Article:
Implications for research
Given the relatively small advantage of ranibizumab 0.5 mg and aflibercept 2 mg over bevacizumab 1.25 mg, formal economic evaluations considering all the available evidence on treatment efficacy and side effects would be very helpful. In 2007, Raftery and colleagues presented a cost-effectiveness model comparing ranibizumab with bevacizumab.23 ,24 More recently, the National Institute of Health and Care Excellence published a technology appraisal comparing aflibercept to ranibizumab, and the authors stated that the differences in total costs and QALYs were very small.25 Given the substantial difference in the first year treatment costs of $23 400 for ranibizumab and $595 for bevacizumab if provided on a monthly basis,3 or £1000 versus £17 per injection,24 we speculate that cost-effectiveness will not be reached. On the other hand, safety of bevacizumab in the treatment of AMD remains incompletely assessed. In a recent review, Schmucker and colleagues identified substantial methodological drawbacks of existing evidence, particularly related to the quality of side effects monitoring.26 Finally, our trade-off analysis was unable to address some clinically relevant topics due to the inconsistent reporting. An individual patient data meta-analysis could attempt comparing other efficacy endpoints, such as the proportion of patients losing fewer than 15 letters or gaining 15 letters or more from baseline. Also, changes in central macular thickness would be another useful endpoint to compare with for addressing a recent discussion about the possibility that ranibizumab has a stronger effect on subretinal fluid resolution than bevacizumab.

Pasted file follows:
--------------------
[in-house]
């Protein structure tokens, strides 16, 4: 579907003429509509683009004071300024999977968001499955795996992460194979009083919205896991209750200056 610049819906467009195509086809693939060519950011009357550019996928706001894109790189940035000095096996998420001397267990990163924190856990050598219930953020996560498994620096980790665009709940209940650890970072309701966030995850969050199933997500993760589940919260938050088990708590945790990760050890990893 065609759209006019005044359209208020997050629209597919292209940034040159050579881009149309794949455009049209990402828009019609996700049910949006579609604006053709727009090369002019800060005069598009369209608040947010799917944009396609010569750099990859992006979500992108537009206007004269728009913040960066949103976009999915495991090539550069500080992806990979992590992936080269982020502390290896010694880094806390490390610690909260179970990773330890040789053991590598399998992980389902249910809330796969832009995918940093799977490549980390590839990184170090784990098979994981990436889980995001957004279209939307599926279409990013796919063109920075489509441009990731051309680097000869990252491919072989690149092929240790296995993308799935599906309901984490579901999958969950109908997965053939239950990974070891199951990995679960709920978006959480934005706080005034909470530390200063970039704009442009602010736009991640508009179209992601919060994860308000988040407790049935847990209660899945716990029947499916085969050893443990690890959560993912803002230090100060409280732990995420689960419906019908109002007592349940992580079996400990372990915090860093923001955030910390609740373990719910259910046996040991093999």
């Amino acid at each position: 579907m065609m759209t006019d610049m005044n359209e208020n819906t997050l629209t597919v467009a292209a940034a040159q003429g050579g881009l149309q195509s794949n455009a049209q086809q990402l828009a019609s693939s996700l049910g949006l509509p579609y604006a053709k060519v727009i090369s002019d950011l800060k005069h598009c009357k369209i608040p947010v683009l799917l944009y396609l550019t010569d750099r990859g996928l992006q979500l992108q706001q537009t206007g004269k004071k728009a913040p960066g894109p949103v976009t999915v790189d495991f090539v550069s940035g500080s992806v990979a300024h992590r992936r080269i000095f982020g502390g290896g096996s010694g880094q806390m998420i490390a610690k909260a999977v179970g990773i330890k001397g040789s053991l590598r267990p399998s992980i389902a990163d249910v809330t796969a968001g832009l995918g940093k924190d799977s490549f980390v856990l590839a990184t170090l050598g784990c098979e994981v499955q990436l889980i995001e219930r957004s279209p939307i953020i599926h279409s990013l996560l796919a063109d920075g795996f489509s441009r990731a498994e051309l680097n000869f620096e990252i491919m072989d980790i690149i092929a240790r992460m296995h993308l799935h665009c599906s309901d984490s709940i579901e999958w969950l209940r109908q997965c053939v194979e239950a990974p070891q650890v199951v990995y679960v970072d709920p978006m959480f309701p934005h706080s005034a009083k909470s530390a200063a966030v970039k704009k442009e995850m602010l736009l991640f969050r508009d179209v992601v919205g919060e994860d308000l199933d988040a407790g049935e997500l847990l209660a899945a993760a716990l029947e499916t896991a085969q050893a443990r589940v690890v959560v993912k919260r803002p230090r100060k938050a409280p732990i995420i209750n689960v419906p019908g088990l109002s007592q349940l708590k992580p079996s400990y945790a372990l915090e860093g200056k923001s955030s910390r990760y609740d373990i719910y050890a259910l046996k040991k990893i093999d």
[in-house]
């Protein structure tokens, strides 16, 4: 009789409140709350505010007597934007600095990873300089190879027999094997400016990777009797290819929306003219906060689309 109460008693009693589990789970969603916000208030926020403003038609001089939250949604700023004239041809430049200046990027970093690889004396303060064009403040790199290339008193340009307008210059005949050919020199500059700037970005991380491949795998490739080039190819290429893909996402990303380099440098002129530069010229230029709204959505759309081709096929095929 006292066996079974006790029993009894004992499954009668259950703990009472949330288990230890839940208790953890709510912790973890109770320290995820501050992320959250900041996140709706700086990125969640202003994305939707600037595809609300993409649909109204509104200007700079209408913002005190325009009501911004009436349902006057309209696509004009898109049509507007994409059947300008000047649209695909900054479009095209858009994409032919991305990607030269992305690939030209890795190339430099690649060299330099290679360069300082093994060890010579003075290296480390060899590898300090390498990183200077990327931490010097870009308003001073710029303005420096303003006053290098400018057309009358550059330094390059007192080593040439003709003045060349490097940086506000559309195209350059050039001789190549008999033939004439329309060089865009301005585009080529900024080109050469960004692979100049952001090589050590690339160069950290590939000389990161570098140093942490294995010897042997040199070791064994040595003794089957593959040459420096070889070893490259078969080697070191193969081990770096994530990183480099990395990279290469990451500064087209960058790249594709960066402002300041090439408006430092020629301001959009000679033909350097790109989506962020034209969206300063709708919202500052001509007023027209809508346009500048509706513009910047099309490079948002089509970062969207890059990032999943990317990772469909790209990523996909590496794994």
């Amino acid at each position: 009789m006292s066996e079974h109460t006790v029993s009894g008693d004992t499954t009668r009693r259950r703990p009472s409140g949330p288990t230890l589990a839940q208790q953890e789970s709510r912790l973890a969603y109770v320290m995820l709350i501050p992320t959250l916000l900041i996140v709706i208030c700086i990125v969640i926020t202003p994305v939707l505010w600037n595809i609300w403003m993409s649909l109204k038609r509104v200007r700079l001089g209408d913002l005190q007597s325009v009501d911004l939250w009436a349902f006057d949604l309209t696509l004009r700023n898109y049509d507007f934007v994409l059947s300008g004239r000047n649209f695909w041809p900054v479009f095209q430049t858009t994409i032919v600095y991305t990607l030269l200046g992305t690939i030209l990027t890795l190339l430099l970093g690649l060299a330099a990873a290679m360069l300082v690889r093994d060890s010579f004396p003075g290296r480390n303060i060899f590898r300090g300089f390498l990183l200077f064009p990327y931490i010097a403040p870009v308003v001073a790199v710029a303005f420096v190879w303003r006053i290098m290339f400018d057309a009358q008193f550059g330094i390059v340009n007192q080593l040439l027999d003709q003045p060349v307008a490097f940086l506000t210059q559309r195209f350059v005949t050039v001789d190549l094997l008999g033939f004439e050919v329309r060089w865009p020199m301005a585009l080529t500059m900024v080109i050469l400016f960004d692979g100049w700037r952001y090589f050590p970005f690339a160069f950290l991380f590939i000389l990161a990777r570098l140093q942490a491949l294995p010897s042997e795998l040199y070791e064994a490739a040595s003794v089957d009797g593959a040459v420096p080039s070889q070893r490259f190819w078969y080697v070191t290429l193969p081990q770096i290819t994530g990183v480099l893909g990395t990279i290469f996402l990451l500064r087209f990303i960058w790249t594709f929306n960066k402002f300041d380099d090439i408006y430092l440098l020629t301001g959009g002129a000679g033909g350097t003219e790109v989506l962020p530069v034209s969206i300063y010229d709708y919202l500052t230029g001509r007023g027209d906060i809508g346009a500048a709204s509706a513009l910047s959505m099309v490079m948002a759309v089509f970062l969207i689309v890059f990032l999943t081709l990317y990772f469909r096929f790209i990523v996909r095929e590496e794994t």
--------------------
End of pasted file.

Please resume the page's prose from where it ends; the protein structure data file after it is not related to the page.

This trade-off analysis, combining efficacy with side effect profiles of various anti-VEGF molecules and dosages, will contribute to create rational decision-analytic models outlining the optimal therapeutic strategy in AMD.
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Files in this Data Supplement:
- Data supplement 1 - Online appendix
Contributions MKS, LMB, LF, AGK, OMJ and MAT all played a role in the conception and design, or analysis and interpretation of the data. LMB and MAT drafted the article and all authors revised it critically for important intellectual content and gave final approval of the version to be published. LMB is the guarantor of this paper.
Competing interests None.
Provenance and peer review Not commissioned; externally peer reviewed.